Note: You'll need to add default tints before you can create tint overrides.

The demo below shows three instances of the same component. We applied a tint override to one of them, then moved to the main component and modified the default tint. The change applied only to the instances without the override:

When you apply an override, the button appears in the Tint section of the right panel. Use it to remove only the tint override.

Hotspot overrides

If there’s a hotspot in your layout, you can override its target frame.

None override

You can hide a nested component using the None override option.

To do this:

  1. Select a nested component.
  2. Open the component state menu in the Component section of the right panel.
  3. Choose No Component.

Lunacy will override the component with the so-called none component. Later on, you can always override the none component with any other component.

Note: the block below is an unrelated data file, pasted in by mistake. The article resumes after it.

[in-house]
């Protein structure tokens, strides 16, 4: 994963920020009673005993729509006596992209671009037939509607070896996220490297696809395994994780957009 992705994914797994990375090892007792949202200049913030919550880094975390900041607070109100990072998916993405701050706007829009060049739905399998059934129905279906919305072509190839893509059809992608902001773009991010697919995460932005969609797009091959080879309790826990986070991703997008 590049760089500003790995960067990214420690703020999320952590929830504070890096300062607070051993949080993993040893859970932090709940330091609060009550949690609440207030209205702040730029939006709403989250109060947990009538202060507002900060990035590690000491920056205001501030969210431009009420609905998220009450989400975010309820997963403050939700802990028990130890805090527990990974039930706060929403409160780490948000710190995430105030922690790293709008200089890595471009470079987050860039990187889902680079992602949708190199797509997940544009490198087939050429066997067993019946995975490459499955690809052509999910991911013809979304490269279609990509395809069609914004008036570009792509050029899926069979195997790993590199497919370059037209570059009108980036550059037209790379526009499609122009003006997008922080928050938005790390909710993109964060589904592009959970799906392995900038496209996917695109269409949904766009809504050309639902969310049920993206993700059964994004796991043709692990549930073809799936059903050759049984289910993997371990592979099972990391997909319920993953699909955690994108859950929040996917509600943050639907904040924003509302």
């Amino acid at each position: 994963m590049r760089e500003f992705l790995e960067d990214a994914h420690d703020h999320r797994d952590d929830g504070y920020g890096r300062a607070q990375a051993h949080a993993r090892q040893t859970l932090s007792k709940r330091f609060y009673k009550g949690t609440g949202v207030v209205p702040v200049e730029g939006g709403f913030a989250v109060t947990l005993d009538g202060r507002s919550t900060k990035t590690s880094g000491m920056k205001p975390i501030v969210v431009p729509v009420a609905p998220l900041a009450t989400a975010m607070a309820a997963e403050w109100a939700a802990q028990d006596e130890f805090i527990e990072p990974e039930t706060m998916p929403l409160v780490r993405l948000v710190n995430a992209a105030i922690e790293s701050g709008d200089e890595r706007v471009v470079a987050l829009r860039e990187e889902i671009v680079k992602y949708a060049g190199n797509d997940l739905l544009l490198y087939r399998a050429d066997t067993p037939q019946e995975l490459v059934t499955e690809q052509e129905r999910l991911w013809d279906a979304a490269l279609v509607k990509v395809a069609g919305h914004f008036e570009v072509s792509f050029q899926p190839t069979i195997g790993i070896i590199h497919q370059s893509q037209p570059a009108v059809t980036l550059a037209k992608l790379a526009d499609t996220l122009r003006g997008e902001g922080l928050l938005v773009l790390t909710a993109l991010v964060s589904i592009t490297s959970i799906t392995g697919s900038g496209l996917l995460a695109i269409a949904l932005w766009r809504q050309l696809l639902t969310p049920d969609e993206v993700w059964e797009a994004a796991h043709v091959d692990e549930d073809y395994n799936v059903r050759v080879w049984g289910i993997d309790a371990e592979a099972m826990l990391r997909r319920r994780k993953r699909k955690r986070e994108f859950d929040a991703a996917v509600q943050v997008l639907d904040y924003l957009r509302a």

Components and auto layouts

You’ve seen how using components makes the design process faster and much easier. Adding auto layouts to the mix speeds things up even more.

Creating components with auto layout, then nesting those in larger auto layout frames makes it easy to manage complex designs and quickly update them when needed.

If any spacing or padding distances seem off or you’re still in drafting mode, using components and auto layouts is the fastest way to test different versions of your designs.

For example, there’s quite a few auto layouts in our profile card examples:

To recap, here’s a list of context menu options and shortcuts you can use to work with components, along with corresponding shortcuts, if available.

Main component options